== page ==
This report presents the findings of a study to estimate the economic impact of poor basic skills on workplace performance. It aims to address the lack of evidence on the prevalence of poor basic skills in the workplace and its impact, as well as the costs and benefits associated with public-funded basic skills training.
Successive UK governments have focused on addressing basic skills deficit in the workforce in recognition of the economic and wider public benefits. However, much of the research evidence on the impact of basic skills interventions has focused on employees’ basic skills levels rather than on the impact of these skills on employers. There is little reliable evidence on the scale of costs resulting from basic skills deficits in the workplace. Where research has been undertaken in this field, it has focussed on the routes through which employers might incur costs rather than attempting to estimate them.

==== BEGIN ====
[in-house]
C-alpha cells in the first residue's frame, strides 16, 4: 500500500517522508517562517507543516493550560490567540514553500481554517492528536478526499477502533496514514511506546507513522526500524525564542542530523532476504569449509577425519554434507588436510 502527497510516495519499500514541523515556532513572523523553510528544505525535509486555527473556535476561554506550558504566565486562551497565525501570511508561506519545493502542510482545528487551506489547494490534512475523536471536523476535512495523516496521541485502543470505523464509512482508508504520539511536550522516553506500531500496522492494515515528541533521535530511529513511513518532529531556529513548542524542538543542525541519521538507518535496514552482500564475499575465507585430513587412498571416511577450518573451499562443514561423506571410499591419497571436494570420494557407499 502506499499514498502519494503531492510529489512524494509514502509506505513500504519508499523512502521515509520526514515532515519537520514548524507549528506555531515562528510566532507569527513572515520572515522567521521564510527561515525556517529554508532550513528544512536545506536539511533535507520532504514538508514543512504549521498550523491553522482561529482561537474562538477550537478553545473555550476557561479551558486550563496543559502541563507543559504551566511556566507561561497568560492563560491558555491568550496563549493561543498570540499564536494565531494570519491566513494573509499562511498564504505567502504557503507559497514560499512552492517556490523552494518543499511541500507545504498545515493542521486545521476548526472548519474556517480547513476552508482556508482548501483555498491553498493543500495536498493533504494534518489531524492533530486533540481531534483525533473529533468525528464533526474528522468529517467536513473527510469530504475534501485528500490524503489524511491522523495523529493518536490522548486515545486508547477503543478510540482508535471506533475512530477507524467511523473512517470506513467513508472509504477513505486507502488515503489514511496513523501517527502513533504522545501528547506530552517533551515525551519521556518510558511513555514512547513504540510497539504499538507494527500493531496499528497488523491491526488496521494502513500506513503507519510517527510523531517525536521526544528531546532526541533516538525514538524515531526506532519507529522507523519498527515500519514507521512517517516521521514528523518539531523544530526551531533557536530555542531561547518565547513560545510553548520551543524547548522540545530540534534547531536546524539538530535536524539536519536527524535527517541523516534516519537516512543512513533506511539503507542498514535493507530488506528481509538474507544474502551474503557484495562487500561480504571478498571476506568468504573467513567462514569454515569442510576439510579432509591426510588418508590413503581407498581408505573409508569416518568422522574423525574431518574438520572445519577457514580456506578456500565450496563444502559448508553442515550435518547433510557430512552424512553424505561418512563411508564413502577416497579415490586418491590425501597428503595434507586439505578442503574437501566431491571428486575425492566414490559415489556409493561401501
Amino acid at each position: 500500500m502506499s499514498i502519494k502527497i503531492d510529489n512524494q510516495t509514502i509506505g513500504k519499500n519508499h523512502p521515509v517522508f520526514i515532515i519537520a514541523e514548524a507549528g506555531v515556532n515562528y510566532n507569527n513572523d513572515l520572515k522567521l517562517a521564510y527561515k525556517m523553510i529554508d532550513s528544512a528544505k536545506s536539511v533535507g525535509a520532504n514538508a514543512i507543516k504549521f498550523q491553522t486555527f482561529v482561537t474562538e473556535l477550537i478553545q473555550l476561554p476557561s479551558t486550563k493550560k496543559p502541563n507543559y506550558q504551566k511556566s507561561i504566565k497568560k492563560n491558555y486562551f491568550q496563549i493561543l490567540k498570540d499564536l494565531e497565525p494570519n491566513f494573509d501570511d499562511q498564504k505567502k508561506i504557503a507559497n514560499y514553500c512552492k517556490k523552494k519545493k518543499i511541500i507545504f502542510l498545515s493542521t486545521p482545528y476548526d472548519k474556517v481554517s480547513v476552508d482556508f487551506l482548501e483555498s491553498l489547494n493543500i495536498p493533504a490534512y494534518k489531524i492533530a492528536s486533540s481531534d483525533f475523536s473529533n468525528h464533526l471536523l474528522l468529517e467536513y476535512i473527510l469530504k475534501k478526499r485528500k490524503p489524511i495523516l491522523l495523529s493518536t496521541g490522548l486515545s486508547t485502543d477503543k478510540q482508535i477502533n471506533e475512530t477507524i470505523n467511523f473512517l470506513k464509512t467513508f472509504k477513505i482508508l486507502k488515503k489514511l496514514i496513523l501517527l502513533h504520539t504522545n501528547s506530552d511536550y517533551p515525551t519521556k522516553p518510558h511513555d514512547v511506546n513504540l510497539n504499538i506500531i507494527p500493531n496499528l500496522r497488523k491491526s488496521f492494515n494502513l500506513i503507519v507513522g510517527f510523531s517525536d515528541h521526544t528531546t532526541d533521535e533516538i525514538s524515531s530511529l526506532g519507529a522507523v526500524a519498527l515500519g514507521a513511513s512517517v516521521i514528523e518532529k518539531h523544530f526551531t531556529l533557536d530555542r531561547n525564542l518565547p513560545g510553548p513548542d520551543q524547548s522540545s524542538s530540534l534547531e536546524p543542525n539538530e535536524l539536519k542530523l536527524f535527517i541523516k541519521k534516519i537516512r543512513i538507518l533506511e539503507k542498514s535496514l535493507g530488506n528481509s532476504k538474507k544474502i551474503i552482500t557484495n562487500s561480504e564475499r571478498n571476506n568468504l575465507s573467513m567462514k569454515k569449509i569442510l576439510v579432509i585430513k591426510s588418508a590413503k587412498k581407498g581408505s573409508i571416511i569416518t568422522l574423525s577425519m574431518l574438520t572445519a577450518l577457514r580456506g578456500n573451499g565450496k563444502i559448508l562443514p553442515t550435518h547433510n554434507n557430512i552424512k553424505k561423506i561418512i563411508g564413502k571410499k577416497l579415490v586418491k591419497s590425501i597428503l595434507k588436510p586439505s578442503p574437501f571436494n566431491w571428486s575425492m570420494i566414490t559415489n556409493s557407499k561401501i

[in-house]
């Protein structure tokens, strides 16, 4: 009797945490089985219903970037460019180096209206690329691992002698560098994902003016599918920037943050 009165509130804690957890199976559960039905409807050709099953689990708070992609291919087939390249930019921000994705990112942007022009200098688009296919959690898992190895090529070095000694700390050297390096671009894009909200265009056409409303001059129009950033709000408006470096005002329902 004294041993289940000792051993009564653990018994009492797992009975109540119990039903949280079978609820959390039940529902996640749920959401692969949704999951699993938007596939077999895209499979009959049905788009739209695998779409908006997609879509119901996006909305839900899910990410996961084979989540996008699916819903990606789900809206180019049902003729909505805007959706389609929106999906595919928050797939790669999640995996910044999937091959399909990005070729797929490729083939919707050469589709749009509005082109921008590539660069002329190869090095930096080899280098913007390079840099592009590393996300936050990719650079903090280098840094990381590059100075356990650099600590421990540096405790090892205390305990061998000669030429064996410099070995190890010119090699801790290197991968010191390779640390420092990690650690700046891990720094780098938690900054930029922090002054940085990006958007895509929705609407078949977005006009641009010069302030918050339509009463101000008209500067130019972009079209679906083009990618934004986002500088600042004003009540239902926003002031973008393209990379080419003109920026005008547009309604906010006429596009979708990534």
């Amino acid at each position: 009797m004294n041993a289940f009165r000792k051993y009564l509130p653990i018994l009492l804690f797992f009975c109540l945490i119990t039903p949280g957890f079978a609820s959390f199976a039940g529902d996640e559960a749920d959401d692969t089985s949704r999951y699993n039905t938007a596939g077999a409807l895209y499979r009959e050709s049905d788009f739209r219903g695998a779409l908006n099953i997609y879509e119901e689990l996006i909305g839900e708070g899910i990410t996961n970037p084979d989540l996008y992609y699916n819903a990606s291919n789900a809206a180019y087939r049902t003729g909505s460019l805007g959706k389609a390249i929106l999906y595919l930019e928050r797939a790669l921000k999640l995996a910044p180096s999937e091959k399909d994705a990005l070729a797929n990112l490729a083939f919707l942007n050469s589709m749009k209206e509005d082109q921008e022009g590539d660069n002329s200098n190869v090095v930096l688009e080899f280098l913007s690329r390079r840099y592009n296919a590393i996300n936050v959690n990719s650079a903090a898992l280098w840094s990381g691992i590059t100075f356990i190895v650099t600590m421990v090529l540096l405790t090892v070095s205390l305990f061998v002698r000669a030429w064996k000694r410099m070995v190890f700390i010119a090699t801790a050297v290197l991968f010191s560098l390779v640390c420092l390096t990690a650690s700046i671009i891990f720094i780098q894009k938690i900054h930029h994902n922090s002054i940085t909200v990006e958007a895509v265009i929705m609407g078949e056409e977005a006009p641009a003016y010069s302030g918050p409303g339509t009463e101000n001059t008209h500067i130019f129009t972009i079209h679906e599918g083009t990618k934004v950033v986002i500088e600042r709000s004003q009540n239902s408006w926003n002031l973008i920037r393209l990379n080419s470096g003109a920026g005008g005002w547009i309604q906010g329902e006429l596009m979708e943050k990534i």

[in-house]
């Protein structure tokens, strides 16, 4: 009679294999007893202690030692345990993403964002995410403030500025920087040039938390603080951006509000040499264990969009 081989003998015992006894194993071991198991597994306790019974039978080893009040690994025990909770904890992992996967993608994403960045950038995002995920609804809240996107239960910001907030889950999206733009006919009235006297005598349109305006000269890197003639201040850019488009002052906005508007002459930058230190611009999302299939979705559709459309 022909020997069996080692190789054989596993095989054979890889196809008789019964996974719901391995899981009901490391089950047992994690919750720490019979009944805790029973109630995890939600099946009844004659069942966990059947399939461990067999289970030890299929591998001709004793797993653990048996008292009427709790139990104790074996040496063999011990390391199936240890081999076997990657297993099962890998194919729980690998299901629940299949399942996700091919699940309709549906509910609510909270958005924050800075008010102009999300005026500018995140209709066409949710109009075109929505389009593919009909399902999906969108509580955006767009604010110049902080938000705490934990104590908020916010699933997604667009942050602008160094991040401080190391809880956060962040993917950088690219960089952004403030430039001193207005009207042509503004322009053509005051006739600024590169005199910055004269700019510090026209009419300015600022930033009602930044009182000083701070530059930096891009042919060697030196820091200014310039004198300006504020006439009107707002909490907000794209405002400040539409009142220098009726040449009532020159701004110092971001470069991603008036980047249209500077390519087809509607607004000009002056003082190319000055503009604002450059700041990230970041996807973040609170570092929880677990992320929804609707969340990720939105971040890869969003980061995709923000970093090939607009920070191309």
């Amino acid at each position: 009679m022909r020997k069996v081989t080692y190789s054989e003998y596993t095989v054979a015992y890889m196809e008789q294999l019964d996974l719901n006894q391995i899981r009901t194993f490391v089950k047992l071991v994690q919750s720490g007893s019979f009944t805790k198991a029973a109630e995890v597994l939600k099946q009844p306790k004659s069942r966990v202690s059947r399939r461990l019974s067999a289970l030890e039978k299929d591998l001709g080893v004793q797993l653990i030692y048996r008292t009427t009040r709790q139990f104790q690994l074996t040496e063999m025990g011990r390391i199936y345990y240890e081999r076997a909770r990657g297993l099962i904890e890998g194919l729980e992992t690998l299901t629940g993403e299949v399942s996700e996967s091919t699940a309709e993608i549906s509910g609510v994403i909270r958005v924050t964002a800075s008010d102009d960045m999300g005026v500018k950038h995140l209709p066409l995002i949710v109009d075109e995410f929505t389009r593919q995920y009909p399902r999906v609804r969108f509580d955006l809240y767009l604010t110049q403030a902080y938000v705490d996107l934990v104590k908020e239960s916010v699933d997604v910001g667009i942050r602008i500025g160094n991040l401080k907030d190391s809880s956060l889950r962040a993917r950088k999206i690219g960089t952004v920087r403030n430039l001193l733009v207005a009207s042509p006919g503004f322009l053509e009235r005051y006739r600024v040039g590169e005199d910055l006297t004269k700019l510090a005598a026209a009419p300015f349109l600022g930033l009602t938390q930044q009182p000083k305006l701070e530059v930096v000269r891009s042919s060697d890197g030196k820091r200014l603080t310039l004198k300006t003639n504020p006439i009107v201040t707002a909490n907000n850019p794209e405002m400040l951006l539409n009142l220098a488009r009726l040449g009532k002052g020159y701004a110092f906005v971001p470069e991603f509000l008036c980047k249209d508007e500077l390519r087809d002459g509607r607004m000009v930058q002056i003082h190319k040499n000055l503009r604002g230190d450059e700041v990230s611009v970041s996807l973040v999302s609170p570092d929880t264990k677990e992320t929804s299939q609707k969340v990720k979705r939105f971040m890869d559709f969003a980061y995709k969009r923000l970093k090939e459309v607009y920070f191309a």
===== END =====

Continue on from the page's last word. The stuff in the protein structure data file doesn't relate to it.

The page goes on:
The report provides evidence for the need for researchers, policy makers and others to focus their attention on the demand-side of skills. Where work processes are designed to compensate for, or mask, literacy and numeracy deficits among employees, this may contribute to skills decline and poor take up of training opportunities by reducing the demands on employees’ skills and their motivation to improve them.
BIS RESEARCH PAPER NUMBER 266